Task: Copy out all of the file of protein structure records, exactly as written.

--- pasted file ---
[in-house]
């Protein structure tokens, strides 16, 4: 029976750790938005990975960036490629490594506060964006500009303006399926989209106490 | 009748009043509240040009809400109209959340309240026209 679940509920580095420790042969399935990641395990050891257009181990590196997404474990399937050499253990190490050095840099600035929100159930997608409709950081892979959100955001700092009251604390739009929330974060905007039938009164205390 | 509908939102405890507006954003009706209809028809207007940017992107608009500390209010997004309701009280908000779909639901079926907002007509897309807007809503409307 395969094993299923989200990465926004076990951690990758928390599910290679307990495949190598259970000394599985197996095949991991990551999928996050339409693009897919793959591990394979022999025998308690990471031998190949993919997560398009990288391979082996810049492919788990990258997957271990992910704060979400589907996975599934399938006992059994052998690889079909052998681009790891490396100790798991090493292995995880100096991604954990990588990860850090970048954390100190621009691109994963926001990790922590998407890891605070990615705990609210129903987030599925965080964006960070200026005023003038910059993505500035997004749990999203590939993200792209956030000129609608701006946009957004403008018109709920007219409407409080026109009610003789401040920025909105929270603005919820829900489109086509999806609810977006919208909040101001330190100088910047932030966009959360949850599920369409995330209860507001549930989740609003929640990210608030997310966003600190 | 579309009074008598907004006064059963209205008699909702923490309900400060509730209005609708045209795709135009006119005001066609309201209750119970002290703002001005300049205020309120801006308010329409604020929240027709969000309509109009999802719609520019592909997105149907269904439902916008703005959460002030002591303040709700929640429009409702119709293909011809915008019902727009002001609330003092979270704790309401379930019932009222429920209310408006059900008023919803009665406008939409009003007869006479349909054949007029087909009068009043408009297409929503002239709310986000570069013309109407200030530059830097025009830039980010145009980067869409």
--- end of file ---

[in-house]
């Protein structure tokens, strides 16, 4: 029976750790938005990975960036490629490594506060964006500009303006399926989209106490 | 009748009043509240040009809400109209959340309240026209 679940509920580095420790042969399935990641395990050891257009181990590196997404474990399937050499253990190490050095840099600035929100159930997608409709950081892979959100955001700092009251604390739009929330974060905007039938009164205390 | 509908939102405890507006954003009706209809028809207007940017992107608009500390209010997004309701009280908000779909639901079926907002007509897309807007809503409307 395969094993299923989200990465926004076990951690990758928390599910290679307990495949190598259970000394599985197996095949991991990551999928996050339409693009897919793959591990394979022999025998308690990471031998190949993919997560398009990288391979082996810049492919788990990258997957271990992910704060979400589907996975599934399938006992059994052998690889079909052998681009790891490396100790798991090493292995995880100096991604954990990588990860850090970048954390100190621009691109994963926001990790922590998407890891605070990615705990609210129903987030599925965080964006960070200026005023003038910059993505500035997004749990999203590939993200792209956030000129609608701006946009957004403008018109709920007219409407409080026109009610003789401040920025909105929270603005919820829900489109086509999806609810977006919208909040101001330190100088910047932030966009959360949850599920369409995330209860507001549930989740609003929640990210608030997310966003600190 | 579309009074008598907004006064059963209205008699909702923490309900400060509730209005609708045209795709135009006119005001066609309201209750119970002290703002001005300049205020309120801006308010329409604020929240027709969000309509109009999802719609520019592909997105149907269904439902916008703005959460002030002591303040709700929640429009409702119709293909011809915008019902727009002001609330003092979270704790309401379930019932009222429920209310408006059900008023919803009665406008939409009003007869006479349909054949007029087909009068009043408009297409929503002239709310986000570069013309109407200030530059830097025009830039980010145009980067869409």